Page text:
CO2 is the most important of the greenhouse gases emitted by shipping. The shipping industry is prepared to play its part in reducing overall greenhouse gas emissions. In the report “Pathways to low carbon shipping – abatement potential towards 2030”, DNV projected the world fleet development towards 2030 and analysed the potential CO2 reduction.
In 2009, DNV published the first “Pathways to low carbon shipping”. In this study, we demonstrated a realistic and cost-effective maximum CO2 reduction potential of 15% for the existing fleet. This can be achieved by modest technical modifications to existing ships, but mainly through improved operational practices. All of the technical and operational means introduced in this study are available and proven today. The introduction of these means will lead not only to CO2 reductions but, equally importantly, to cost savings over the remaining lifetime of the fleet. Unfortunately, a number of barriers currently prohibit or slow the introduction of these means.
Prior to the COP 15 meeting in Copenhagen, DNV presented the “Pathways to low carbon shipping –abatement potential towards 2030”. In this study, we projected the world fleet development towards 2030 and analysed the potential CO2 reduction. In addition to the means suggested in the first study for the existing fleet, this second study includes a number of means for newbuildings. All of these are technologically available today; however, not all are ready for large scale implementation. The conclusion of the study is that the CO2 emissions by the projected 2030 fleet can be reduced by up to 30% in a cost effective manner compared to a business as usual base line. The CO2 reduction can be significantly higher if all the possible means are implemented, irrespective of costs. The world fleet is projected to grow towards 2030 and the absolute CO2 emissions by 2030 are estimated to remain at the 2010 level if all the cost effective means are implemented for all ships.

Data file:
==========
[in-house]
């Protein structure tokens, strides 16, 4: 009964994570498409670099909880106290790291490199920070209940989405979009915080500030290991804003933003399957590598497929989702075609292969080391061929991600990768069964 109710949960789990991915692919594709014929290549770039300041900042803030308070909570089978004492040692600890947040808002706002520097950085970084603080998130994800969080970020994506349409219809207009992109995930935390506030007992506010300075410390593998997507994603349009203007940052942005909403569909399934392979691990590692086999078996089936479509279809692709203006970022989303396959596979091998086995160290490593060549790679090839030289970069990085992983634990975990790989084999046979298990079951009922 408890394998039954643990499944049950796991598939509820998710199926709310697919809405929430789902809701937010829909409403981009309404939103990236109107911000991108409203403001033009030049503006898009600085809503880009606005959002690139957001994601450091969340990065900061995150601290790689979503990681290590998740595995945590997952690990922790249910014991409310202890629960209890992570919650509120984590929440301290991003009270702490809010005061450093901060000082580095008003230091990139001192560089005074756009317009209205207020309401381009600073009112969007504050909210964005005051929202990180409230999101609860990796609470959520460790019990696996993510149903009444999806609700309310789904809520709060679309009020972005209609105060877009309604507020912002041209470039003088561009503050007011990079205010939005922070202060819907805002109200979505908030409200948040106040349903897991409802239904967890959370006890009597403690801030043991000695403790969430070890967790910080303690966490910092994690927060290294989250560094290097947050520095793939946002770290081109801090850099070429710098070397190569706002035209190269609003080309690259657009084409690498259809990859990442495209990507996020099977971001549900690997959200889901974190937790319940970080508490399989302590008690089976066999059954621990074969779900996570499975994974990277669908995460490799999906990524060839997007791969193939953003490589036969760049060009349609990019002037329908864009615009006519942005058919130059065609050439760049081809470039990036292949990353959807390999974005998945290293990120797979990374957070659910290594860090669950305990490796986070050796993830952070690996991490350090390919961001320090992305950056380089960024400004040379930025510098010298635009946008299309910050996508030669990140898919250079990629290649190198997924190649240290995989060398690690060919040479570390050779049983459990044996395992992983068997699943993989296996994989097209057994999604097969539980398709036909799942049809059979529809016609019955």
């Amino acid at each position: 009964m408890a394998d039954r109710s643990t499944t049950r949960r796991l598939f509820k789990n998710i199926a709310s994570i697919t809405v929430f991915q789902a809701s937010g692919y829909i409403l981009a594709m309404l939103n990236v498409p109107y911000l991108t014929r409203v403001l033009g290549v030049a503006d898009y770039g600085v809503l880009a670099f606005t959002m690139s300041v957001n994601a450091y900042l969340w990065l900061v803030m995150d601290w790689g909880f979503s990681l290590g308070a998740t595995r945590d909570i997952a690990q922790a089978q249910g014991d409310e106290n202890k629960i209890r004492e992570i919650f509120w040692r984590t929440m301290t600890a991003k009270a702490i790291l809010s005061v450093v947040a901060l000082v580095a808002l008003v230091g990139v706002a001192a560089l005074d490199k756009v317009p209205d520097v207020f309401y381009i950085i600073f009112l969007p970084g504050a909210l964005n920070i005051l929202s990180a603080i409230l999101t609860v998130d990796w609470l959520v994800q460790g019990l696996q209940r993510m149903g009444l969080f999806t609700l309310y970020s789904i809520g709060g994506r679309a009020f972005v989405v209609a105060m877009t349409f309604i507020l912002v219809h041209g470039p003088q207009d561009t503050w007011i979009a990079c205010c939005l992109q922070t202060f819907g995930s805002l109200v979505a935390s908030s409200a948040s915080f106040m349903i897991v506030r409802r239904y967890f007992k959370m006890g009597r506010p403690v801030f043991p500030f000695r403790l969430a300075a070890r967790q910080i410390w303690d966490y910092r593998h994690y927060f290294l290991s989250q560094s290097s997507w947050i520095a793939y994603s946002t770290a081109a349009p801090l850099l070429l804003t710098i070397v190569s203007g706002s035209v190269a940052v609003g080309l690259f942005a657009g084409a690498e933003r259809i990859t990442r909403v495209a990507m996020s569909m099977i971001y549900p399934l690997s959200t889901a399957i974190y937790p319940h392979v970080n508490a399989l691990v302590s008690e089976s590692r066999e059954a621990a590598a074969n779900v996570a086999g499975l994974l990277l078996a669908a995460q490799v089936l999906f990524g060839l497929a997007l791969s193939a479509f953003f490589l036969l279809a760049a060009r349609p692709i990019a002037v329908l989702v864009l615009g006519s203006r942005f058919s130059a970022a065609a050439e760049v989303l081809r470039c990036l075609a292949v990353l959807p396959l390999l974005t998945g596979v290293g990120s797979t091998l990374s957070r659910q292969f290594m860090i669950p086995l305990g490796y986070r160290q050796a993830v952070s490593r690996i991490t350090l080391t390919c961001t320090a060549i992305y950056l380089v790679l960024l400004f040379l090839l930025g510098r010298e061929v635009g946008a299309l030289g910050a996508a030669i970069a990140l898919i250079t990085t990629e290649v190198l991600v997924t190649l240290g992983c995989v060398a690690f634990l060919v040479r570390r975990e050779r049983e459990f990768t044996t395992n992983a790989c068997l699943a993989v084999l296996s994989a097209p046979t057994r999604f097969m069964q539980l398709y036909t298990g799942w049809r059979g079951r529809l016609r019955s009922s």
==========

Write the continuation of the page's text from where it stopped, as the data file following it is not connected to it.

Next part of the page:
We know that new technology will gradually be developed and implemented from 2020 and onwards, resulting in a potential for further CO2 emissions reductions. By introducing such innovations in our calculations, we believe that a further 50% reduction from the 2030 emissions level may be achieved by 2050.
There is no single emissions reduction measure that dominates the analysis. It is the aggregate effect of a large number of individual means that results in the significant total potential. Our calculations are based on the experience gained from energy efficiency studies we have undertaken with shipowners, literature on the subject and industry studies, as well as our own research. Two of the measures stand out with a relatively high emissions reduction potential. These are a fuel switch to LNG fuel for the coastal and inland waterways shipping and a reduction of speed, in particular for container ships.
In DNV, we have worked with customers on energy management projects for a number of years and have gained significant experience and factual knowledge of both emission reduction and cost-reduction potentials. Excellent cooperation with owners and operators has been essential to ensure the quality and accuracy of our research results.